Having characterised the structure of $\kappa$-solutions, we now use them to describe the structure of high curvature regions of Ricci flow, as promised back in Lecture 12, in particular controlling their geometry and topology to the extent that surgery will be applied, which we will discuss in the next (and final) lecture of this class.

The material here is drawn largely from Morgan-Tian’s book and Perelman’s first and second papers; see also Kleiner-Lott’s notes and Cao-Zhu’s paper for closely related material. Due to lack of time, some details here may be a little sketchy.

— Canonical neighbourhoods —

Let us formally define the notions of a canonical neighbourhood that were introduced in Lecture 12. They are associated with the various local geometries that are possible for three-dimensional $\kappa$-solutions. The first type of neighbourhood is related to the round spherical space forms $S^3/\Gamma$.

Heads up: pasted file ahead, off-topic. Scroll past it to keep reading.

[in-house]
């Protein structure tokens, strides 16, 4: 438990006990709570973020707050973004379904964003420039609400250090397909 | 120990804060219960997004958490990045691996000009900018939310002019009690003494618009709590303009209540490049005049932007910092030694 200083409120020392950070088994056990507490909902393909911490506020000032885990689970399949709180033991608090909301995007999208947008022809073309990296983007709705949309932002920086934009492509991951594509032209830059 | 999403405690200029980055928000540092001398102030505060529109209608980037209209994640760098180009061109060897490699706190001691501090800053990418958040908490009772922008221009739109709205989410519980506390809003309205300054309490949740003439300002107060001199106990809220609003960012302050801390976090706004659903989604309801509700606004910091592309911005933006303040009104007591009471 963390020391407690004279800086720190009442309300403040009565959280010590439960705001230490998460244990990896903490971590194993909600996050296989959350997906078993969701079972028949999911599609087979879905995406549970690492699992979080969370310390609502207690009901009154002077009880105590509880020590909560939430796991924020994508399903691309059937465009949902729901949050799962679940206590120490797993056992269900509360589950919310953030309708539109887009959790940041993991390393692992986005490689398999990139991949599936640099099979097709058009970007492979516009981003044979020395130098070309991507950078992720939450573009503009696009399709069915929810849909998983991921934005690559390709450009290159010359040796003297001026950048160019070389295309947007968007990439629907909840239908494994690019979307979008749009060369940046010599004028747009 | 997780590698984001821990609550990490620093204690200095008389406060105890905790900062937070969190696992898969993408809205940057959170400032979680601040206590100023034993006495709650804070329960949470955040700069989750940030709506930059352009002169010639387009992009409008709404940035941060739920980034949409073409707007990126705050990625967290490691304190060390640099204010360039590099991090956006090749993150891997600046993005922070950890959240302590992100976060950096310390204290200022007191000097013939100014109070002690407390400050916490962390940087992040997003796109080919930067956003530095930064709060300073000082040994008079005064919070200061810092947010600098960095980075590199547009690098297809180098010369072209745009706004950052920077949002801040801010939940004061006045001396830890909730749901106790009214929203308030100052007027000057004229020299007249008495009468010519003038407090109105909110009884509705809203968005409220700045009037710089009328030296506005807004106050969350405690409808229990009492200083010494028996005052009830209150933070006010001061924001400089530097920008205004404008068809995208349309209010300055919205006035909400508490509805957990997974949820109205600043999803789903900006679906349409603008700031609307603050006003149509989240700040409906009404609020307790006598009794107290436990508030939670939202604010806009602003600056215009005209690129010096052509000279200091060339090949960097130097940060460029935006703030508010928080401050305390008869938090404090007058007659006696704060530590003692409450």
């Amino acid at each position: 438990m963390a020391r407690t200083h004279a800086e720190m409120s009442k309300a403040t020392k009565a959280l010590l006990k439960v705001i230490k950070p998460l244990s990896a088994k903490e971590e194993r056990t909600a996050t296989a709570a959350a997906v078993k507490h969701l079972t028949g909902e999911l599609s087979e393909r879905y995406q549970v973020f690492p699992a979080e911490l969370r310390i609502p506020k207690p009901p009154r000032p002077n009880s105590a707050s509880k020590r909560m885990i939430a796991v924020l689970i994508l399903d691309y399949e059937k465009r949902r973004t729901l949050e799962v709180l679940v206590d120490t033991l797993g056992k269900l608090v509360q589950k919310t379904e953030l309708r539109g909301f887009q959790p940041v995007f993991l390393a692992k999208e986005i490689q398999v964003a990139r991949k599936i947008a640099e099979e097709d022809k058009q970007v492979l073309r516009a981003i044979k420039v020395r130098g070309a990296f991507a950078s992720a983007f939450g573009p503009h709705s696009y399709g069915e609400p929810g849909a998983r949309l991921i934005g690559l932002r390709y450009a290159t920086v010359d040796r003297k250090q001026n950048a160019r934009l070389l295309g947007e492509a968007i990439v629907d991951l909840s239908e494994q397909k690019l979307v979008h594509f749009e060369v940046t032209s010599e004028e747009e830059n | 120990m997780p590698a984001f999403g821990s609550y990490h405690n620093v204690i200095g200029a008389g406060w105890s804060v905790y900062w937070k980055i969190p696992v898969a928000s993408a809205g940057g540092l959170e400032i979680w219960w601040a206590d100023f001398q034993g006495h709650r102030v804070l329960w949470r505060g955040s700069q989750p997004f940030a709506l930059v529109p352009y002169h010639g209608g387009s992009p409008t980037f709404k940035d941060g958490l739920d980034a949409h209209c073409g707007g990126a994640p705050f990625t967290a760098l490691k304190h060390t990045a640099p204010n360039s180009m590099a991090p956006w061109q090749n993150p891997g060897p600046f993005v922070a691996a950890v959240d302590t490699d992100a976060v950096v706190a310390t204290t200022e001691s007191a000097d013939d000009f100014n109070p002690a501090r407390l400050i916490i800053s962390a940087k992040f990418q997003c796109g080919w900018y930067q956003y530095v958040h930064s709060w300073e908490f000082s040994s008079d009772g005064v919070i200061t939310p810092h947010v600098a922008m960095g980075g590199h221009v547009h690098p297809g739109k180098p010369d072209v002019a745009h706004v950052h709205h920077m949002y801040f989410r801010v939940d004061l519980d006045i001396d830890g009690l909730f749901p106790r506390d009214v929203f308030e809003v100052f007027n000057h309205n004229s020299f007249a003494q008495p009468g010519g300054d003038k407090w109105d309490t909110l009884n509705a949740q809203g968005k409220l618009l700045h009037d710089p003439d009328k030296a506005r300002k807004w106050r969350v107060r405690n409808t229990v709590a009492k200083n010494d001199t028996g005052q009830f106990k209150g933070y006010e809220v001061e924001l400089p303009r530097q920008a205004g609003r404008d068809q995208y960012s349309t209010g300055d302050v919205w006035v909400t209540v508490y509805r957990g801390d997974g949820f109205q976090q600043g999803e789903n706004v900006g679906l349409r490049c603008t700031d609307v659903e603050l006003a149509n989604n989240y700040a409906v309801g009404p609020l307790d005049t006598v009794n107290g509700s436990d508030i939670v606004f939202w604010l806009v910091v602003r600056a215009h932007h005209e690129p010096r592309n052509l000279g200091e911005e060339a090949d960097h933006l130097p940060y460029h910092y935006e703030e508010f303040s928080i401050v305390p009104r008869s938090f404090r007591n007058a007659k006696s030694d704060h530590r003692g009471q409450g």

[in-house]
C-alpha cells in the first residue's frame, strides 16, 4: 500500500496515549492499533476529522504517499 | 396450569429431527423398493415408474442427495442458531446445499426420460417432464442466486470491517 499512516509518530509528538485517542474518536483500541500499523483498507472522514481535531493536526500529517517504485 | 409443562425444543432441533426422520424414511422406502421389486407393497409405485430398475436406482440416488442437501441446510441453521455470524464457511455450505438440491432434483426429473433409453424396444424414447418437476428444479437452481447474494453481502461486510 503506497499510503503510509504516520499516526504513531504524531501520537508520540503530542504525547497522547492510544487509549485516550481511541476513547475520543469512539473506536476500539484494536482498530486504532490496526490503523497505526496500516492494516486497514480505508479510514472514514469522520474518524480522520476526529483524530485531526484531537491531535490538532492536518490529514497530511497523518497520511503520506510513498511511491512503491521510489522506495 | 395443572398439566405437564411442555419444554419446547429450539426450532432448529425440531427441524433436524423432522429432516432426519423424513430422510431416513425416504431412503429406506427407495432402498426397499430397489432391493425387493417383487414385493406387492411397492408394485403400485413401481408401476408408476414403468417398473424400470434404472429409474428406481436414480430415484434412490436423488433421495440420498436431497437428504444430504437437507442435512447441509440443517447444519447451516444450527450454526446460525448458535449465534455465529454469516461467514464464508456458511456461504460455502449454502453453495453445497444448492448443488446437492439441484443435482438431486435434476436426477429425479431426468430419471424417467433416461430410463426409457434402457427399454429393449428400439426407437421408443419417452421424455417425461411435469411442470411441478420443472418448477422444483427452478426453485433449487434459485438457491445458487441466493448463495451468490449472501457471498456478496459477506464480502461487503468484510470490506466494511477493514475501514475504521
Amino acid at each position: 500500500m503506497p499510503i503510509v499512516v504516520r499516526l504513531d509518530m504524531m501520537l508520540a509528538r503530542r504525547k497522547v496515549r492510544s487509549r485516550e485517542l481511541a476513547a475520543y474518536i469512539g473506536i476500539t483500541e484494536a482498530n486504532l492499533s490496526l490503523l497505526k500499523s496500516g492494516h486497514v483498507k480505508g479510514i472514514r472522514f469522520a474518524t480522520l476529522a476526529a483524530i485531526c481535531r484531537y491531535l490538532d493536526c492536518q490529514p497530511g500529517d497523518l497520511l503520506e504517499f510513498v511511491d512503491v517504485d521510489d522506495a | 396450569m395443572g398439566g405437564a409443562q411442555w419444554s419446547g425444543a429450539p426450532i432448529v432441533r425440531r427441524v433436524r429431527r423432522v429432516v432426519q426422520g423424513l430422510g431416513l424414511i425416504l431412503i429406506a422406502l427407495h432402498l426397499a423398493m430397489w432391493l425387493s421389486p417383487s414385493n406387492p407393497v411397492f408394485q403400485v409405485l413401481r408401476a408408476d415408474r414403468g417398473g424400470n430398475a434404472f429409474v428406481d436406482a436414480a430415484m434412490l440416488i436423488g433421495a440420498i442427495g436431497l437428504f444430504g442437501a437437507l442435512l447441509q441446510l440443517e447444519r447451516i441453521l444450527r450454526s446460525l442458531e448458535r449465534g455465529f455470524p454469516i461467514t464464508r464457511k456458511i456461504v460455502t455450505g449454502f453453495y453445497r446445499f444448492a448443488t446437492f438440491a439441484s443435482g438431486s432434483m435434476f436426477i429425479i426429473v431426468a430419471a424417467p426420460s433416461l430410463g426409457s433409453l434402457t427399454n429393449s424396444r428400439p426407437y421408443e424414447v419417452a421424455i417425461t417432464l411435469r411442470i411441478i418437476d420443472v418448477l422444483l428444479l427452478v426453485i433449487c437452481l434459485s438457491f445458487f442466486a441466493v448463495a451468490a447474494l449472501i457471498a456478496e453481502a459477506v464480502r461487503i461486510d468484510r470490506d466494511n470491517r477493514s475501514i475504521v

Definition 1. ($\varepsilon$-round) Let $\varepsilon > 0$. A compact connected 3-manifold $(M,g)$ is $\varepsilon$-round if one can identify M with a spherical space form $S^3/\Gamma$ with the constant curvature metric h such that some multiple of g lies within $\varepsilon$ of h in the $C^{\lfloor 1/\varepsilon \rfloor}$ topology.

Note that if a sequence of manifolds $(M_n,g_n,p_n)$, after rescaling, is converging geometrically to a spherical space form, then for any $\varepsilon > 0$ such manifolds will be $\varepsilon$-round for sufficiently large n.

The next type of canonical neighbourhood is associated to the small compact manifolds from Proposition 9 of the previous lecture.

Definition 2. (C-component) Let $C > 0$. A C-component is a connected 3-manifold $(M,g)$ homeomorphic to $S^3$ or $\Bbb{RP}^3$, such that after rescaling the metric by a constant, the sectional curvatures, diameter, and volume are bounded between 1/C and C, and first and second derivatives of the curvature are also bounded by C.

[We have deviated slightly here from the definition in Morgan-Tian by adding control of first and second derivatives for minor technical reasons.]